Clinical Competitiveness and Impact of the Proposed Therapy
– Although CLL is a highly competitive area, reviewers were very enthusiastic about the candidate therapeutic, describing it as a highly novel target with the potential to be a first in class antibody therapy for CLL.
– Pancreatic and ovarian cancers have great unmet medical need, but reviewers were less convinced by the data provided that the therapeutic candidate under development could have significant benefit in these cancers.
Strength of the Development Program
– Reviewers commented that reasonable contingency plans have been made to address potential clinical challenges in the CLL Phase 1a and, if needed, Phase 1b trials.
– Reviewers noted that the development/regulatory path for a monoclonal antibody therapeutic is well-defined, which will benefit the team’s program progress.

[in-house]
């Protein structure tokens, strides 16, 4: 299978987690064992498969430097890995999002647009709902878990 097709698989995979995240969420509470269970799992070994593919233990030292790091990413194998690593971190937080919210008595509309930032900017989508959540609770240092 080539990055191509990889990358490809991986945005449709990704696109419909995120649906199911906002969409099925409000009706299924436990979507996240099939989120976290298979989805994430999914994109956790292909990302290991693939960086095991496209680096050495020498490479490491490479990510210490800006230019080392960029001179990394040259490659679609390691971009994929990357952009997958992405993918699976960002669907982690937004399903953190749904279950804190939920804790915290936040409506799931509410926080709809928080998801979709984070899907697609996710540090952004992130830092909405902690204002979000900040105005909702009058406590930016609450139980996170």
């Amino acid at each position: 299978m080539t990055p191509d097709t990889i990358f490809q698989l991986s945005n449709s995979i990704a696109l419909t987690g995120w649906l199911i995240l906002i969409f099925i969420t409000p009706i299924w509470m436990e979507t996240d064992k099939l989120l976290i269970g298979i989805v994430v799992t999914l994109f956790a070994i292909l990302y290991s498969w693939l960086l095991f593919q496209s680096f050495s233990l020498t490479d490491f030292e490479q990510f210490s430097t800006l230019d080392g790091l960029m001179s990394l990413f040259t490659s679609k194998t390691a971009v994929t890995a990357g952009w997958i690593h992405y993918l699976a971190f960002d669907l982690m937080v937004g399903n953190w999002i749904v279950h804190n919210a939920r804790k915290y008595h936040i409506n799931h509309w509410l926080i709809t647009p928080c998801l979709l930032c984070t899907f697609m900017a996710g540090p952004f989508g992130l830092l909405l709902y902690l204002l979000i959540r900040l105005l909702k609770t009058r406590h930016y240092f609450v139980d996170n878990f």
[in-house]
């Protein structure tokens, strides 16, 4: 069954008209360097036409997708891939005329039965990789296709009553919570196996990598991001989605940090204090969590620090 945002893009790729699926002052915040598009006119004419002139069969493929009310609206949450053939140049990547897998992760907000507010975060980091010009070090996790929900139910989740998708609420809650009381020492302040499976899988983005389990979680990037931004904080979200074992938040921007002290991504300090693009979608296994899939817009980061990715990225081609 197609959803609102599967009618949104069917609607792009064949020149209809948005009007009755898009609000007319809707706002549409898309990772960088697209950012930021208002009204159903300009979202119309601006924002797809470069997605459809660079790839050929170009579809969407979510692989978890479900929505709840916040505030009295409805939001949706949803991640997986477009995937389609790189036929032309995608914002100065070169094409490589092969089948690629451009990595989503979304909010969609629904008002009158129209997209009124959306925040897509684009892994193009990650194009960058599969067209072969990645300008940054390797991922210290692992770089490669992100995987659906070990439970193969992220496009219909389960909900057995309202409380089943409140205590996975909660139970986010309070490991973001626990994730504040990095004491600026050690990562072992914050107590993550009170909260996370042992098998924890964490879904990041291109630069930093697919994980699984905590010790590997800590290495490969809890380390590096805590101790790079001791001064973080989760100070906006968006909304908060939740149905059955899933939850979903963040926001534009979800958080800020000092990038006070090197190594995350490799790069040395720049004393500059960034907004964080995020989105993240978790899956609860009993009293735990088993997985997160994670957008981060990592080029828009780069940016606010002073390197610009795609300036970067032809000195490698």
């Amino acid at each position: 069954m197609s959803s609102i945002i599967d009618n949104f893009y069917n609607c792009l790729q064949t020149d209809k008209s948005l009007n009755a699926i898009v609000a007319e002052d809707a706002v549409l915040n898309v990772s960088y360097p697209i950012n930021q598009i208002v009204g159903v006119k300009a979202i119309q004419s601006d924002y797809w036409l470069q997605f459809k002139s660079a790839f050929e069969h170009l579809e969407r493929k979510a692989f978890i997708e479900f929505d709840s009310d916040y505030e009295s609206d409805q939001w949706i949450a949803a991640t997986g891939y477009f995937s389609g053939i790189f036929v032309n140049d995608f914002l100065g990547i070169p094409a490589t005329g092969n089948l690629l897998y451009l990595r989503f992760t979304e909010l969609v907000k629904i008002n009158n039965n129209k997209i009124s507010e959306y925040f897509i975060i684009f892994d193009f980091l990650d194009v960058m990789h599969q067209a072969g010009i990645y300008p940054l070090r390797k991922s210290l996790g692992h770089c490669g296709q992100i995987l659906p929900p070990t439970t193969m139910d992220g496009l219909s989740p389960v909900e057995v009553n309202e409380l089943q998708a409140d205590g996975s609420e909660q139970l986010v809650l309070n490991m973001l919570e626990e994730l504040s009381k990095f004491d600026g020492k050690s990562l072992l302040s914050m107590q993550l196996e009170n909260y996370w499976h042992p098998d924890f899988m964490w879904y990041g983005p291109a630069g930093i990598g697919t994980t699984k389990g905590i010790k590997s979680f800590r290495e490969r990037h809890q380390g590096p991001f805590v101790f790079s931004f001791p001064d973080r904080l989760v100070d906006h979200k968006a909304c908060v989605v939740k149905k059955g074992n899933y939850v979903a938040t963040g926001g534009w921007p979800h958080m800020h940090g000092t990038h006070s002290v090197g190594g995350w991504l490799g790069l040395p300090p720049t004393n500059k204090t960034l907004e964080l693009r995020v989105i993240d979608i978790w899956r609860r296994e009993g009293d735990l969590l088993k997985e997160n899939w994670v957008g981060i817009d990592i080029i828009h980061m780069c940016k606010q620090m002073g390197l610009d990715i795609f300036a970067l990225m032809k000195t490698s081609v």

– A major strength of the project is the growing pharmaceutical/industry interest in the candidate therapeutic, and the team was encouraged to continue seeking discussions with potential partnering groups (update since the GWG review, the applicant finalized a collaborative agreement with an industry partner in August).
Qualifications of Development Team
– Reviewers described the team as highly qualified to complete the proposed studies. The PI is a recognized leader in the field of CLL and other members of the team have experience in hematological malignancies and solid tumor oncology.
Progress on Parent Award and Effective Program Leadership
– The Parent Award is focused on CLL as a first clinical indication and has a high probability for success. The team is making timely progress and has effectively incorporated changes to reflect regulatory input.
– Reviewers were encouraged by the team’s progress on establishing correlative biomarker assays, which may be highly relevant for future development of the therapeutic candidate and selection of the most appropriate patient populations for treatment.
Relevance of the Therapeutic to Regenerative Medicine
– The therapeutic candidate antibody recognizes a cell surface protein that is expressed on cancer cells and cancer stem cells.